The Great Constitution of 1848
17 April 2021
The Constitution of 1848 marked the beginning of a rapid development of the new Swiss Confederation in almost all areas.
The confederation of sovereign cantons in 1815 became a federal state of three political layers: the federal level, the cantons and the municipalities.
The principle of sovereign cantons remained unchanged with one important difference: unless the cantons (and the People) had transferred powers to the federal level (see Swiss Spectator 11 December 2018, A Brief History of the Constitution, 9 November 2020, The Cantons).
Until 1848, Switzerland was a predominantly agricultural society with industrial and commercial centres of excellence in publishing, trade, science, chocolate, textiles, watches, machinery and turbines for ships and an incipient tourism and financial services industry.
However, there was no industrial revolution or railway construction yet. In many (mountainous) regions there was great poverty. Switzerland was an emigration country, like most European countries.
The country had no unity of weights, measures of length and width, coins or even the measurement of time. Tolls were levied between the cantons and the infrastructure was underdeveloped.
Nor did Switzerland have any raw materials (coal, iron ore). With one important exception: water and granite, which played an important role after 1848.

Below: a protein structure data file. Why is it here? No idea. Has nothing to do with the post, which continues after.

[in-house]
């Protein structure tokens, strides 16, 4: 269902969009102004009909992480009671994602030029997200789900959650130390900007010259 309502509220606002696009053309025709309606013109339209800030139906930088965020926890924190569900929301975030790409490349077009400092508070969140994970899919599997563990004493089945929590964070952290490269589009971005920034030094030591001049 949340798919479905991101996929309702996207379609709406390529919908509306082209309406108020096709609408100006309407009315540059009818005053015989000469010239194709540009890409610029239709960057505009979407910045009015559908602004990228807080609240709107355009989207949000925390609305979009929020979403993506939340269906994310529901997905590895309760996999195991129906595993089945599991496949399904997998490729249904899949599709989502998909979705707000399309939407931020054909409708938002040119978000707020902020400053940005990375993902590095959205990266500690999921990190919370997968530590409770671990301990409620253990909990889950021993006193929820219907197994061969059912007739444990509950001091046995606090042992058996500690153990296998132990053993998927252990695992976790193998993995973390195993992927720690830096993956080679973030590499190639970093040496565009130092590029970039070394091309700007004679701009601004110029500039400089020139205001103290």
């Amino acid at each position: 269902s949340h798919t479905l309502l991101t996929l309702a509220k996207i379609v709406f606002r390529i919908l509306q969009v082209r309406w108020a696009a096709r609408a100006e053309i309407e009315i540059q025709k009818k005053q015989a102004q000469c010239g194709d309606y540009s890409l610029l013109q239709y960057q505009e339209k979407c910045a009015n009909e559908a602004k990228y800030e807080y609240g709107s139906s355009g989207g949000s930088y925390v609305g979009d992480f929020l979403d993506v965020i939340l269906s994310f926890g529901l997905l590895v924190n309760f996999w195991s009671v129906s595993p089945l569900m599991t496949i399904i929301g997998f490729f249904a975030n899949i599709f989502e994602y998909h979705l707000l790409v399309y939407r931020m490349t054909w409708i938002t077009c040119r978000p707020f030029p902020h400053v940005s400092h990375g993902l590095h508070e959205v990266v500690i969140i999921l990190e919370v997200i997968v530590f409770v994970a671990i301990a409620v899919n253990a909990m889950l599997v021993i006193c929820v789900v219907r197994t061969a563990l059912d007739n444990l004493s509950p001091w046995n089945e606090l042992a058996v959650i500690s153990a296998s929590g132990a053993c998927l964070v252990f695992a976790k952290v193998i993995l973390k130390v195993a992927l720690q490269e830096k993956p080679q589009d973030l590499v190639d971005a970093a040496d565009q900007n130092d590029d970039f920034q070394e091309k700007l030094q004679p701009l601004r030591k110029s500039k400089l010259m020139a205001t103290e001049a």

There was no political stability, for example the division of Basel into the cantons Basel-Stadt and Basel-Landschaft (1833), a kind of civil war in the canton Valais (between Haut-Valais and Bas-Valais) and the Sonderbundskrieg in 1847.
The country was surrounded by monarchies and aristocratic systems. Thousands of political opponents of Habsburg, the Russian tsar, the French and German kings and grand dukes acted against them from Swiss soil. The European rulers regarded Switzerland as a haven of anarchy and political extremists.
The modernisation and political stability after 1848 were made possible by this Constitution, entrepreneurial and pioneering spirit, cosmopolitan and open mentality, education and science, risk-taking investments and export networks.
This Constitution was a masterpiece of statesmanship at the right time in the right place in a country that in 1847 had experienced a brief civil war.
The state immediately entered into trade agreements and entrepreneurs traded with the whole world. The United Kingdom became one of the most important partners.
The Swiss franc was introduced, the toll between the cantons disappeared and the country became an internal market.
Railways, chemicals, food, engineering, tourism, financial services, (electrical) engineering and other infrastructural projects changed the country in one generation.
The country was one of the most modern (and mondain) nations in 1875 and was called a laboratory of progress.
The Swiss Confederation of 1848 was based on centuries-old political, economic, personal, cultural and linguistic relationships, exchanges, experiences and systems.
This Confederation created the conditions for the modernisation and industrial revolution à la Suisse.